Friday, March 10, 2006

Nor At Any Other

A/N: An Anne de Bourgh story covering her cousin's four-year stay at Rosings after his mother's death.


Anne de Bourgh was never so shocked in her life as on the day that she walked into the green parlour to find her mother weeping. A letter was lying discarded on the mantelpiece, and the ever-poised Lady Catherine sat nearby, her face covered by trembling hands. Sir Lewis flitted about uselessly as his wife sobbed brokenly.

Anne had never seen her mother shed a tear before -- had never imagined that such a thing was even possible -- which made it all that much the worse. She knew, instantly, that something very terrible had happened -- that her life, their lives, would never be the same again.

She stood frozen in the doorway, poised for flight but unwilling to completely abandon her mother to her grief.

"Oh, Anne," Sir Lewis said in relief, "there you are." He took several steps backwards, eyeing his wife fearfully.

"What has happened, papa?" she asked softly, shivering slightly. Sir Lewis only shook his head as he backed out of the room, and Anne entered awkwardly, tentatively placing one thin hand on Lady Catherine's shoulder. That lady lifted her head, gazing at her daughter with swollen blue eyes. "You don't have your shawl, Anne," she said, her voice tear-roughened, as she gathered the shreds of her composure.

"N-no," stammered Anne, "I dropped it -- "

Mrs Jenkinson, the nurse-cum-governess-cum-companion, materialised from who-knew-where, draped the offending article about her charge's narrow shoulders, and tactfully retreated.

"Anne," said Lady Catherine, drawing herself erect, "your aunt is dead."

Anne could feel her legs trembling beneath her, and fumbled for a chair, sitting down gracelessly. She had several aunts, but only one had ever affected her mother in any meaningful way -- Anne shuddered. Although separated by nearly seven years, a very steady attachment had always existed between the two sisters. Anne herself loved her namesake with the blind adoration of a neglected child astonished to find herself, for quite the first time in her life, the object of sincere interest and affection. She thought her aunt quite simply the most wonderful woman she had ever laid eyes on, and treasured every line accompanying every gift, every memory of Lady Anne's rich contralto voice speaking directly to her -- "my dear Anne! let me look at you. You have grown so tall; and how wonderful you look in that new frock. It is new, isn't it?" Then she had smiled her serene, lovely smile, quite overwhelming her impressionable young niece.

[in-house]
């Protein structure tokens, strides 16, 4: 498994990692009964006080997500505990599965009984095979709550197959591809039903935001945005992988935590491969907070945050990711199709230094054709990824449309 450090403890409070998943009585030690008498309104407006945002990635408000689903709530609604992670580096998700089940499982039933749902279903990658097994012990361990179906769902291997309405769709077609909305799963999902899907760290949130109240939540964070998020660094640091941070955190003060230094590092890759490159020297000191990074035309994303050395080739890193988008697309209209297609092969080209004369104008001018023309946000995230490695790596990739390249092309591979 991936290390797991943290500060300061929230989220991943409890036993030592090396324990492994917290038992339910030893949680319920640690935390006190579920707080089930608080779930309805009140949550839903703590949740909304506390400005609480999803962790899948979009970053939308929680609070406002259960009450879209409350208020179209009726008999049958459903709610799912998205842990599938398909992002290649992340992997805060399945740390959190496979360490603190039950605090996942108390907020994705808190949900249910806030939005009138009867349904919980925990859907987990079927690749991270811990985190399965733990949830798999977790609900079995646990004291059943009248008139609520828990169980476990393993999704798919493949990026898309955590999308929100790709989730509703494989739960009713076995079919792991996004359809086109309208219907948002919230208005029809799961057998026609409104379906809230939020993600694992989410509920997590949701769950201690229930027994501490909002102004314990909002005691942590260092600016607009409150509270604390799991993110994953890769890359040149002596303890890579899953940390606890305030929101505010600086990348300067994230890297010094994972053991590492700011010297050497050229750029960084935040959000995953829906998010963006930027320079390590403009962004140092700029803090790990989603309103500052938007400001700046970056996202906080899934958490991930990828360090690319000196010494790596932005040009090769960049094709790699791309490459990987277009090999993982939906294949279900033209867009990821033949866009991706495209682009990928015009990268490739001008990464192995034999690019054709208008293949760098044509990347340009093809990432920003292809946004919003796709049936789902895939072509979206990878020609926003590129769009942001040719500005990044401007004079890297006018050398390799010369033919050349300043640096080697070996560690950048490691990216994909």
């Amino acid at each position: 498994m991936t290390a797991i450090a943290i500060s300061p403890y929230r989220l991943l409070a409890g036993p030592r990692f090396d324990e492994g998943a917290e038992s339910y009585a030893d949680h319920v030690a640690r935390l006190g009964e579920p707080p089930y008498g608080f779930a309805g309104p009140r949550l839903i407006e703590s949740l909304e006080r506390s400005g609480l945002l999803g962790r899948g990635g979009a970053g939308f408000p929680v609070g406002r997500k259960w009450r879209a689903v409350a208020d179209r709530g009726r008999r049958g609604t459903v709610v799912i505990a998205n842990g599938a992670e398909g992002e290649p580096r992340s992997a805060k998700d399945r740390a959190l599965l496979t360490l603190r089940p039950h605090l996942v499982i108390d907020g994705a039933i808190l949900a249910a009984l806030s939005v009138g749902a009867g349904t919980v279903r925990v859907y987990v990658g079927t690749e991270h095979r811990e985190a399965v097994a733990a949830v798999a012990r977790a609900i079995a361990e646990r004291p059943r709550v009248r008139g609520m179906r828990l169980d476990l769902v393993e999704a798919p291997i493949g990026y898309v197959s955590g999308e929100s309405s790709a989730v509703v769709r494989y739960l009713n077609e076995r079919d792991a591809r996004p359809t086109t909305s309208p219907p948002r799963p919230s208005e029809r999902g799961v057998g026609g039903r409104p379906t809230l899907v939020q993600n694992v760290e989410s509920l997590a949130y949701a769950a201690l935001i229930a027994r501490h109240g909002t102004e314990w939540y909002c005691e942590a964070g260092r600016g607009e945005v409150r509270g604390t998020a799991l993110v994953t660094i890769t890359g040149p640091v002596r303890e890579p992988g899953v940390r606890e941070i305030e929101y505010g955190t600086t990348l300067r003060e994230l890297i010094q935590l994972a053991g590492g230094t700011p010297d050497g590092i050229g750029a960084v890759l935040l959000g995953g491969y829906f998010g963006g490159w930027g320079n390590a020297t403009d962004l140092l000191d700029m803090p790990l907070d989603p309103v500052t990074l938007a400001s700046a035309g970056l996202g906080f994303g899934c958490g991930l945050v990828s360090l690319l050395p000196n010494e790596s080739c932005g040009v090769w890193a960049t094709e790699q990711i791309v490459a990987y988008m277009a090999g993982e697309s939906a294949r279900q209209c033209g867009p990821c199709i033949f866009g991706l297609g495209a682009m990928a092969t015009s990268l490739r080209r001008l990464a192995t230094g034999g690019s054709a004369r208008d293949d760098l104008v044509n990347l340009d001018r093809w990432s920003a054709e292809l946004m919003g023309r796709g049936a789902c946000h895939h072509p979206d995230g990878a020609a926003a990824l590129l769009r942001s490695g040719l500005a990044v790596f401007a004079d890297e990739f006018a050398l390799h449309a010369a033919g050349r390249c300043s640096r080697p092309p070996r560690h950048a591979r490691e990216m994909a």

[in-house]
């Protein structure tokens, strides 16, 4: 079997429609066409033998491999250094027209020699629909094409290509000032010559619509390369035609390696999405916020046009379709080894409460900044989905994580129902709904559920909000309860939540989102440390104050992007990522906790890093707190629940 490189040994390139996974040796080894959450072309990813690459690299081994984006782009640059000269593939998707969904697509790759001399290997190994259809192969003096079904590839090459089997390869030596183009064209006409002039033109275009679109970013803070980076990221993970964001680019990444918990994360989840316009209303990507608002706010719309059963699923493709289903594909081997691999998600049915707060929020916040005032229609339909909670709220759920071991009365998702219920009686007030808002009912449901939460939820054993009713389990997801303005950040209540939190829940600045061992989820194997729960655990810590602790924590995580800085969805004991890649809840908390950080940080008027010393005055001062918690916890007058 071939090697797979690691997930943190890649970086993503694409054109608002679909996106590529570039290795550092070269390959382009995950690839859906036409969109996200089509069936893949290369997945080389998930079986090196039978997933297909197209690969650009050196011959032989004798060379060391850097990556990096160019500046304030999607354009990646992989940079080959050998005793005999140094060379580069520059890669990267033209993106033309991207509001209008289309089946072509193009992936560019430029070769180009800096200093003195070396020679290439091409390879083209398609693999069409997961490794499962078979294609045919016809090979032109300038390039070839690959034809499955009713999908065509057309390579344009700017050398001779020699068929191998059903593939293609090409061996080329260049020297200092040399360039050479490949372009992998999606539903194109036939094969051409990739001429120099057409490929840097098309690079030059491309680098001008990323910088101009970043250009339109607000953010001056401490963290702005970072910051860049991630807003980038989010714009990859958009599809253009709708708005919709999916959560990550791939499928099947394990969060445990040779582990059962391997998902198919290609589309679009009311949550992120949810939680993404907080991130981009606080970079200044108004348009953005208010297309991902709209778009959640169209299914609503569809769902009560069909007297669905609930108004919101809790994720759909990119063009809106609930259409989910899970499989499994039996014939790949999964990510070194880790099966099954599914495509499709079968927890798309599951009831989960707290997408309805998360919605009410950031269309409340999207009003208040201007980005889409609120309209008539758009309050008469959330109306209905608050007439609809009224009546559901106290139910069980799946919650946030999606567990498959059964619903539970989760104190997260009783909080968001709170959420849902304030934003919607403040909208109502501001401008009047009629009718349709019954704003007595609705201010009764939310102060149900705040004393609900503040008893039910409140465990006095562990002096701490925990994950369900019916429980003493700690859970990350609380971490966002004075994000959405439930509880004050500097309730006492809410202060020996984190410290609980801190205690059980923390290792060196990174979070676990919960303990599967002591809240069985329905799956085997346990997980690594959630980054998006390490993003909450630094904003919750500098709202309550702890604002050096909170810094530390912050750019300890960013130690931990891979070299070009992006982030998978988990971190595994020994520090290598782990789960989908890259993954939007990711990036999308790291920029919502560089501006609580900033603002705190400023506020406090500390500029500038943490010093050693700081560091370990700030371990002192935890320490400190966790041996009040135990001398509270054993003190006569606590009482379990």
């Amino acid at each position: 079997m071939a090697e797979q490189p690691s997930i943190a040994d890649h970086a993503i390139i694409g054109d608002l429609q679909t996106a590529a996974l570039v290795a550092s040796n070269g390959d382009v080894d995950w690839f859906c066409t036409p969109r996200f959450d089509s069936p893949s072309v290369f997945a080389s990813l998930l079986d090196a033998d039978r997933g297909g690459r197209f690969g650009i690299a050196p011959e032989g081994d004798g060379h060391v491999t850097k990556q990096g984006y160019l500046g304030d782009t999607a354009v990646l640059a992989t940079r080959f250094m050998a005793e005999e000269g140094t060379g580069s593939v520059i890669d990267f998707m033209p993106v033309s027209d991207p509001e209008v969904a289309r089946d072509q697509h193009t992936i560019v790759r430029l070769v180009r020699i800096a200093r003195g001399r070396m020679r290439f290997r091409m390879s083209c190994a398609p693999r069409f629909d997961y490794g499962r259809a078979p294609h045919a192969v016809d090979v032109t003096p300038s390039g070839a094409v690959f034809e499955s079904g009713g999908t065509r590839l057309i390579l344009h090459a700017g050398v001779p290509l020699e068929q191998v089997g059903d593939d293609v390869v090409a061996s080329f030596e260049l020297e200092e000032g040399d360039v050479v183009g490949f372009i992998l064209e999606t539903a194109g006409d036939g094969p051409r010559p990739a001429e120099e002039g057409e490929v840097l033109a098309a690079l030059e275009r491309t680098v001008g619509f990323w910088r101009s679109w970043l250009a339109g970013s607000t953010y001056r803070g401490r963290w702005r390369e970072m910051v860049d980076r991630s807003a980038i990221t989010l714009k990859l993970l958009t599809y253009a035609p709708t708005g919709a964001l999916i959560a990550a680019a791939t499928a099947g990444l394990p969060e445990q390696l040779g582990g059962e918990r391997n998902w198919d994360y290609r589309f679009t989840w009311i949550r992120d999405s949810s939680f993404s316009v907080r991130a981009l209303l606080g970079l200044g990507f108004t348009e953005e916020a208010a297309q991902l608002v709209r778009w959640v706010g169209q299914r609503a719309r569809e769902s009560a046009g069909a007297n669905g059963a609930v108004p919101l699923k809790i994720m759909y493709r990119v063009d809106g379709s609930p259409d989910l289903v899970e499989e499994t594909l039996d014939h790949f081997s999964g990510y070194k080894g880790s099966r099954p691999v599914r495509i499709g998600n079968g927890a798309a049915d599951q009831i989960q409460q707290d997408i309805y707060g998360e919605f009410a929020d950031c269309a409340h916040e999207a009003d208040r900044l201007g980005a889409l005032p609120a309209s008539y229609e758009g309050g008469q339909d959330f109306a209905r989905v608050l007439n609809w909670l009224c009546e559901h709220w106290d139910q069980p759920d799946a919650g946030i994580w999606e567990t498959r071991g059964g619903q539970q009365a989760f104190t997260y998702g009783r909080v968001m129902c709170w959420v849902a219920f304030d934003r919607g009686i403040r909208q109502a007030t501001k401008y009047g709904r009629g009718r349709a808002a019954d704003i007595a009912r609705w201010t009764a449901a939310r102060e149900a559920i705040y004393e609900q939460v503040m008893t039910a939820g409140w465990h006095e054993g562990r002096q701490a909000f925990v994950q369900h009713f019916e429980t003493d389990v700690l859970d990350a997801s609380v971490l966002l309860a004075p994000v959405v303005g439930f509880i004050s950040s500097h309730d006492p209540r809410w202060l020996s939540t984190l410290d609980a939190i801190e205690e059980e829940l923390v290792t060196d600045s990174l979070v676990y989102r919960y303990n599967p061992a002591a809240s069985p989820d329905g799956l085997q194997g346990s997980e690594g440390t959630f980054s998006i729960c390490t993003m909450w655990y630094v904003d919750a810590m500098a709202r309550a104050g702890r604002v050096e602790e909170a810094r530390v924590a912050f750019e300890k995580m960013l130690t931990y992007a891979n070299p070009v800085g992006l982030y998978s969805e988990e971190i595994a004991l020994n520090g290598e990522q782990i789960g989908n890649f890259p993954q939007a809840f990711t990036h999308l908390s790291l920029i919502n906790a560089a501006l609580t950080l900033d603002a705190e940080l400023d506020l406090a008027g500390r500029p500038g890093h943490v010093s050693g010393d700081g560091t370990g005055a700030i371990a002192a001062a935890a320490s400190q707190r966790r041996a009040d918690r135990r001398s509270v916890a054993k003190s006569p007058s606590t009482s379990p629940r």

And now -- now she was dead. Impossible! Not Aunt Anne -- beautiful, wonderful Aunt Anne -- surely, she was the kind who lived forever? Anne had never thought that the years could touch her namesake; she would always be there, the same as she had always been -- there was that kind of timeless, ageless quality about her. Lady Anne's was not and had never been the beauty of youth and good humour; at twenty she had not been very different from what she was at forty.

"I shall return within a fortnight," Lady Catherine was saying. "Derbyshire is too cold for your delicate constitution, Anne."

Less than two weeks later, Lady Catherine swept into Rosings, her expression thunderous. She brushed off the servants who attempted to help her remove her cloak. Anne, drawn by the sound of a ruckus being raised, instantly now that her mother had returned, and crept closer to look and admire. She peered around the corner, tightening the shawl around her shoulders self-consciously.

Lady Catherine was not alone; at her side was a pale, silent boy of about Anne's own age. He shivered slightly, but although he appeared very small and thin in the grand entry wall, carried along in Lady Catherine's wake, he did not appear cowed or even impressed. After one look at his set face, Anne squeaked and fled -- for even at thirteen, there was a certain forbidding quality about Fitzwilliam Darcy.